Swazi King's Use of Ceremony to Choose Wives Sends Wrong Message About Country's HIV/AIDS Epidemic, Critics Say
September 8, 2003
A record 50,000 young Swazi women on Friday participated in the annual "Reed Dance," a traditional ceremony performed before Swaziland's leader King Mswati III that has come to be seen as an "audition" to become the king's next wife, Reuters reports. The king, who currently has 10 wives and one fiancee, has been criticized by health care workers because his practice of polygamy and choosing young brides could "send the wrong message" about the country's AIDS epidemic, which is one of the worst in the world, according to Reuters (Reuters, 9/5). Swazi Prime Minister Sibusiso Dlamini in January said that the country's official HIV prevalence had reached 38.6%, up from 34.2% in January 2002. The country now ranks behind only Botswana for the highest HIV prevalence rate in the world (Kaiser Daily HIV/AIDS Report, 8/27). The Swaziland national AIDS project has said that the practice of polygamy and a reluctance to use condoms are largely responsible for the country's high HIV prevalence. In May 2002, Mswati urged all people in Swaziland to be tested for the virus and called the epidemic a "national disaster" (Kaiser Daily HIV/AIDS Report, 1/3). In 2001, Mswati reinstated the "Umcwasho" chastity rite, in which men are barred from having sex with women who have undergone the rite and could be fined or ostracized as morally deviant for violating the rule. Last month, the Royal Palace announced that the king next year will marry Noliqhwa Ntentensa when she turns 18. Some AIDS and women's rights advocates have said that Mswati is violating his own order with his decision to take another young bride. Mswati last year paid a fine of five cows for breaking the chastity rule with another young bride (Kaiser Daily HIV/AIDS Report, 8/27). Mswati's father, King Sobhuza, had more than 100 wives (Wines, New York Times, 9/7).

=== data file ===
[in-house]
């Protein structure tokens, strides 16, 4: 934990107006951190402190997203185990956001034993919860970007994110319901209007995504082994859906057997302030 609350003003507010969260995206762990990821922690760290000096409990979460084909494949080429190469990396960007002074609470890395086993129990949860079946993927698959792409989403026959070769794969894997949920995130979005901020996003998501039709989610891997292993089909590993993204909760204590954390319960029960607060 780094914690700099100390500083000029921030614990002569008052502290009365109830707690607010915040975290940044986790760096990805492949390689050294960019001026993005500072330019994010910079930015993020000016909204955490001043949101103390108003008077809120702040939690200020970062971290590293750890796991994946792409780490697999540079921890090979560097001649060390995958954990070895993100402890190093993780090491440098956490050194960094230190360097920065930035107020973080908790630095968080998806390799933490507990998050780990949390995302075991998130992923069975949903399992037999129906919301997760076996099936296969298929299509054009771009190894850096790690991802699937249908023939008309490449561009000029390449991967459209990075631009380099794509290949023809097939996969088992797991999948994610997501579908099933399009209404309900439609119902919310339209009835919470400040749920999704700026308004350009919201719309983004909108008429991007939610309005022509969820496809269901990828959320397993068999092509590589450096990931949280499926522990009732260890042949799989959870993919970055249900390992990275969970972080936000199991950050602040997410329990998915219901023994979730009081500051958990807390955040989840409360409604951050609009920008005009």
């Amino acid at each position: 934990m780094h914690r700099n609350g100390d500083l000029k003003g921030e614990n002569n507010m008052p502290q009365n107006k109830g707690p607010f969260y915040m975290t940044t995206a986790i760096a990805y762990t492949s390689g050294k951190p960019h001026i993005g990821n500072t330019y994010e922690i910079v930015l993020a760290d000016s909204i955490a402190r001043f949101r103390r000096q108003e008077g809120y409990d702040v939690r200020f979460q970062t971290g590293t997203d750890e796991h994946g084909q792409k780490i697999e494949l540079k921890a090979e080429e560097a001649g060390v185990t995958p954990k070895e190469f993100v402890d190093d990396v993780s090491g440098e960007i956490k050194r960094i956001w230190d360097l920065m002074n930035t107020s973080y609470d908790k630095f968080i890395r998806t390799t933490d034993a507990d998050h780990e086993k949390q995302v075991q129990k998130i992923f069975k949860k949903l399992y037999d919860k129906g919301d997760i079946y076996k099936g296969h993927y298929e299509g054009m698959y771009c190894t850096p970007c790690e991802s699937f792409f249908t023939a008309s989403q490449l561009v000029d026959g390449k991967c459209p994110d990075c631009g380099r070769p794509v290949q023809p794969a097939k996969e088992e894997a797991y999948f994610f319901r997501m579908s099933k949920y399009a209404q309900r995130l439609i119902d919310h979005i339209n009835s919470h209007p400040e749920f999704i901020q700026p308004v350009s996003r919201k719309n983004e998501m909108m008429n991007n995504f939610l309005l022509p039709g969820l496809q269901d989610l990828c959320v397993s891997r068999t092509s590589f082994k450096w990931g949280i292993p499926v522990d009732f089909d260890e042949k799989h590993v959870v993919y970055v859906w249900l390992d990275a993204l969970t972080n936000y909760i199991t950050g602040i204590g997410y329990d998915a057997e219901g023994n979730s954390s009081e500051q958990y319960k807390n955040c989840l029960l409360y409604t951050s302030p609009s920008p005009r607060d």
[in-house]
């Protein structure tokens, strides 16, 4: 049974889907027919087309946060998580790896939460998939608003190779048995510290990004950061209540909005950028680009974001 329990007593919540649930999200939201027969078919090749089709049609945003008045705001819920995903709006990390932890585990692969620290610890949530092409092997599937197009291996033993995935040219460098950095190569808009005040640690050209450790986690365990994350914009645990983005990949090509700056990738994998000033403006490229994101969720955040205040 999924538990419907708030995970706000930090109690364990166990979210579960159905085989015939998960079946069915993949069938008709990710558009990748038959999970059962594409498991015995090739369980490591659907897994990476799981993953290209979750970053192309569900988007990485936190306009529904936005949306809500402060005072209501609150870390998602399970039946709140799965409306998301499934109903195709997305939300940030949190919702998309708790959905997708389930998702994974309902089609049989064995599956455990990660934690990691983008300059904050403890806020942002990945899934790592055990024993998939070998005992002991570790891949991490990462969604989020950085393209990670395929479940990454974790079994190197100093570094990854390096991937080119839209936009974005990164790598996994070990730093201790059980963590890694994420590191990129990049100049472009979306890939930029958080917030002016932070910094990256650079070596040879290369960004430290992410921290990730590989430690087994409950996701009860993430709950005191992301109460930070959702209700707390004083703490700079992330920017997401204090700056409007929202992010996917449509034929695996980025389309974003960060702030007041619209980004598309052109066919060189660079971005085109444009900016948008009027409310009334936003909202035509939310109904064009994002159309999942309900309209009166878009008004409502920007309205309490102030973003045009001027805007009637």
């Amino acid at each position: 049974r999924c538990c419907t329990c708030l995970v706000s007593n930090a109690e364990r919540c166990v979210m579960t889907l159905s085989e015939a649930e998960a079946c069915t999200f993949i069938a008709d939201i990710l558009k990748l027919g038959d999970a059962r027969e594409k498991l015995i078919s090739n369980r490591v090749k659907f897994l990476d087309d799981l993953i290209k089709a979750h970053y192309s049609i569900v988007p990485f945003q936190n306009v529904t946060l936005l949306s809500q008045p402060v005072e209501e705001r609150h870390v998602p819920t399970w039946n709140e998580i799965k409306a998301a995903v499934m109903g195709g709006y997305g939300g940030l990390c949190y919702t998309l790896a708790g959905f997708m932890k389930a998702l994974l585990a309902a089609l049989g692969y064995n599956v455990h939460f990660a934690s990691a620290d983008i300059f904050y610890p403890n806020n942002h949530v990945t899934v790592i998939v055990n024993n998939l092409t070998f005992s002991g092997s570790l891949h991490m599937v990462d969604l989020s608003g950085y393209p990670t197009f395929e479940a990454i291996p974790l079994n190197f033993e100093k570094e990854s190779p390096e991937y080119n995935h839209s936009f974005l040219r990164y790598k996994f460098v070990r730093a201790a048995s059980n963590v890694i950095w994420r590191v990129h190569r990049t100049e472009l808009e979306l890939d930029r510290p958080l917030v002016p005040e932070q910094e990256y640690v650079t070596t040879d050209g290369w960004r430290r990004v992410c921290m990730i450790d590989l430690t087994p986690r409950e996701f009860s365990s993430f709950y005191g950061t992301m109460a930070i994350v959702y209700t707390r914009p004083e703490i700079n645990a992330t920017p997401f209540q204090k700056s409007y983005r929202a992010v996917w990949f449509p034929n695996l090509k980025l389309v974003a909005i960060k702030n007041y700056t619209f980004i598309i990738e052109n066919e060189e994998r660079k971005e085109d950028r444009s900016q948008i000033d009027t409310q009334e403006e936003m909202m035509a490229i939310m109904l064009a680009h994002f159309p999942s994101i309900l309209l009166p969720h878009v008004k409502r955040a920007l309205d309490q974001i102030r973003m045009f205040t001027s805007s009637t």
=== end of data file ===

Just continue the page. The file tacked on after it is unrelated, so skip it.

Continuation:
This article was provided by Henry J. Kaiser Family Foundation. It is a part of the publication Kaiser Daily HIV/AIDS Report. Visit the Kaiser Family Foundation's website to find out more about their activities, publications and services.